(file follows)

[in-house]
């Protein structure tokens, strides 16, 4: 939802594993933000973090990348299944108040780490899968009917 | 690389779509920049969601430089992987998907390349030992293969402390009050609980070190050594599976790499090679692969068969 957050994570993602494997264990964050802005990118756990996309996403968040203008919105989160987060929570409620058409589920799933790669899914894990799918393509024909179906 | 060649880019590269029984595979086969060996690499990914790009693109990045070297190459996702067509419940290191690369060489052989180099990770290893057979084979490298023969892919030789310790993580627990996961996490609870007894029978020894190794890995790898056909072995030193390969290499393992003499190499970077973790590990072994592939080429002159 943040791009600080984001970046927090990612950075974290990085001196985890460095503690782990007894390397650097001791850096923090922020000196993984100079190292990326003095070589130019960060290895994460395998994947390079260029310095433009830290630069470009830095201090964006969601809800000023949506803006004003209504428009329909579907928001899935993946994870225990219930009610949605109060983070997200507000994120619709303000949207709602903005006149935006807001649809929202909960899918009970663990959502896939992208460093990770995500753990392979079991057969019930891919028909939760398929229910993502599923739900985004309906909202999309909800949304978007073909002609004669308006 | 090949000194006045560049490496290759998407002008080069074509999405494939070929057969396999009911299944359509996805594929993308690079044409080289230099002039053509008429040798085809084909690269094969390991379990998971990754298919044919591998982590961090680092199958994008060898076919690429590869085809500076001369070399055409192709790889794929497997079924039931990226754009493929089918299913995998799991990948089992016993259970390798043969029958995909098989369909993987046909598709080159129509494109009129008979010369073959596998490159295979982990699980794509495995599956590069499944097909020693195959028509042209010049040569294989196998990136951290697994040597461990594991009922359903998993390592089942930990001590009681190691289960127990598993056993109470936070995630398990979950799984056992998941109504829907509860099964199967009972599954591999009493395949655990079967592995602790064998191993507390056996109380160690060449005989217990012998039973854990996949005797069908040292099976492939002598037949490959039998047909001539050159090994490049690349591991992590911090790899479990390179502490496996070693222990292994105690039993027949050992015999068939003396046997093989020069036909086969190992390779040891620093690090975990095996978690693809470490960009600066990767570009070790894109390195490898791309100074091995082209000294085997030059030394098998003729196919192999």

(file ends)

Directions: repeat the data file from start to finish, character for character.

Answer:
[in-house]
């Protein structure tokens, strides 16, 4: 939802594993933000973090990348299944108040780490899968009917 | 690389779509920049969601430089992987998907390349030992293969402390009050609980070190050594599976790499090679692969068969 957050994570993602494997264990964050802005990118756990996309996403968040203008919105989160987060929570409620058409589920799933790669899914894990799918393509024909179906 | 060649880019590269029984595979086969060996690499990914790009693109990045070297190459996702067509419940290191690369060489052989180099990770290893057979084979490298023969892919030789310790993580627990996961996490609870007894029978020894190794890995790898056909072995030193390969290499393992003499190499970077973790590990072994592939080429002159 943040791009600080984001970046927090990612950075974290990085001196985890460095503690782990007894390397650097001791850096923090922020000196993984100079190292990326003095070589130019960060290895994460395998994947390079260029310095433009830290630069470009830095201090964006969601809800000023949506803006004003209504428009329909579907928001899935993946994870225990219930009610949605109060983070997200507000994120619709303000949207709602903005006149935006807001649809929202909960899918009970663990959502896939992208460093990770995500753990392979079991057969019930891919028909939760398929229910993502599923739900985004309906909202999309909800949304978007073909002609004669308006 | 090949000194006045560049490496290759998407002008080069074509999405494939070929057969396999009911299944359509996805594929993308690079044409080289230099002039053509008429040798085809084909690269094969390991379990998971990754298919044919591998982590961090680092199958994008060898076919690429590869085809500076001369070399055409192709790889794929497997079924039931990226754009493929089918299913995998799991990948089992016993259970390798043969029958995909098989369909993987046909598709080159129509494109009129008979010369073959596998490159295979982990699980794509495995599956590069499944097909020693195959028509042209010049040569294989196998990136951290697994040597461990594991009922359903998993390592089942930990001590009681190691289960127990598993056993109470936070995630398990979950799984056992998941109504829907509860099964199967009972599954591999009493395949655990079967592995602790064998191993507390056996109380160690060449005989217990012998039973854990996949005797069908040292099976492939002598037949490959039998047909001539050159090994490049690349591991992590911090790899479990390179502490496996070693222990292994105690039993027949050992015999068939003396046997093989020069036909086969190992390779040891620093690090975990095996978690693809470490960009600066990767570009070790894109390195490898791309100074091995082209000294085997030059030394098998003729196919192999």